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Dig deeper with this multi-layered project that helps children grasp perspective and geography. Kids artfully create a detailed scene above and under ground.
Look out your window or at pictures for landscape ideas—sand dunes, mountains, rolling hills, treeless plains. Think about what you see far away and nearby, and what you don't see that could lie underneath the Earth's surface.
On white construction paper, outline a scene with Crayola® Markers. Draw three levels: background (far away), foreground (nearby), and underground. (Objects look smaller and farther away when they are in the background, while those in front look closer and larger.)
Fill in the background with objects you can see. Imagine then draw underground areas. Press firmly with Crayola Crayons when drawing your scenes.
Cut tiny pieces of construction paper with Crayola Scissors, or tear paper for uneven edges. With a Crayola Glue Stick, attach paper bits in a mosaic pattern to the foreground (the "nearby" parts of your scene). This creates texture and depth, so undergro
Spread newspaper over your work area. Create a sense of visual depth by brushing Crayola Washable Kid's Paint over the crayon drawings. Crayon resists paint and shines through. Dry flat.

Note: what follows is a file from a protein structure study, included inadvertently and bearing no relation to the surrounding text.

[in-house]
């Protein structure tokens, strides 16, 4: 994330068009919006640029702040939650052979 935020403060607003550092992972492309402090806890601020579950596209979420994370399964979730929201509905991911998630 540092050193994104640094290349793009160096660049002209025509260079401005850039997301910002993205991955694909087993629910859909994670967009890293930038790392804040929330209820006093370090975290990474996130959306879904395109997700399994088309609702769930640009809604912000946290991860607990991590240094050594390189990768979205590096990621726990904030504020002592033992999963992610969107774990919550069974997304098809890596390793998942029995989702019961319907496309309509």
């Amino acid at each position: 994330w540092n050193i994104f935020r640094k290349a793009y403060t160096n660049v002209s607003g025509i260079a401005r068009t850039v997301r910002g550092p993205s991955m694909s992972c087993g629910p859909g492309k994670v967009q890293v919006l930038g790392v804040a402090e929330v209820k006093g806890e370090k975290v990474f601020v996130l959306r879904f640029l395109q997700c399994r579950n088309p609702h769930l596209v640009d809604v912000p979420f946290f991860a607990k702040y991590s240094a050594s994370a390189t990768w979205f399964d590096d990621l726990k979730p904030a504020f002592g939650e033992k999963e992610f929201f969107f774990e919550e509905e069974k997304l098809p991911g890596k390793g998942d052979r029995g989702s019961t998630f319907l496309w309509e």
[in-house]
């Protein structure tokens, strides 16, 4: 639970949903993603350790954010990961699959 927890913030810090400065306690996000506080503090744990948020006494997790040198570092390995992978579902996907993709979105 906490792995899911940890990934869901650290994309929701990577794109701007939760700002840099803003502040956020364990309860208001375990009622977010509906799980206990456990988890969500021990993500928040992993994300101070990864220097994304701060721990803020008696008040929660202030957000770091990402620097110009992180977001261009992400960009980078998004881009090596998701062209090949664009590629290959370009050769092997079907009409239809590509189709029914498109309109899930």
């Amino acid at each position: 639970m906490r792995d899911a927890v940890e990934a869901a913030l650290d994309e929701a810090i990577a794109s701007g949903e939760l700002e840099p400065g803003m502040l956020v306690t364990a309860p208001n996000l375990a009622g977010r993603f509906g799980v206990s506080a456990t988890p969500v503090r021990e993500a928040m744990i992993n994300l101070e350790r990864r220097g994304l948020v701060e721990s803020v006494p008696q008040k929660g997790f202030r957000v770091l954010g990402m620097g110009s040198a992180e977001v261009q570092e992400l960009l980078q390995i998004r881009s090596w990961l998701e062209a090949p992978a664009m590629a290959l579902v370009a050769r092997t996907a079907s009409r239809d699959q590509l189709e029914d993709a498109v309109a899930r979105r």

Let's make something!
Imagine standing along the magnificent Grand Canyon's rim at sunset! Capture the glorious changing colors of one of the
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Shine a beacon on lighthouses! Explore Peggy's Cove in Nova Scotia, or other legendary lighthouses. Then make your own a
Crayon penguins dive into a watercolor sea. They also hop, jump, slide, and swim. Make your own fascinating scene from t
In Venice, Italy, the streets are canals and the cars are boats! Find out about this fascinating place, then create your
What’s so great about your state? Creatively display all the amazing features your home state has to offer with this col
Young castaways will maroon themselves on their own island - deserted or not! Dream up exotic adventures with this idea
Encourage higher-thinking skills with a Misty Mountains book. It hits all the high points in physical geography.
Kids make this colorful license "plate" for your next trip. They search for license tags from the U.S. and Canada, or an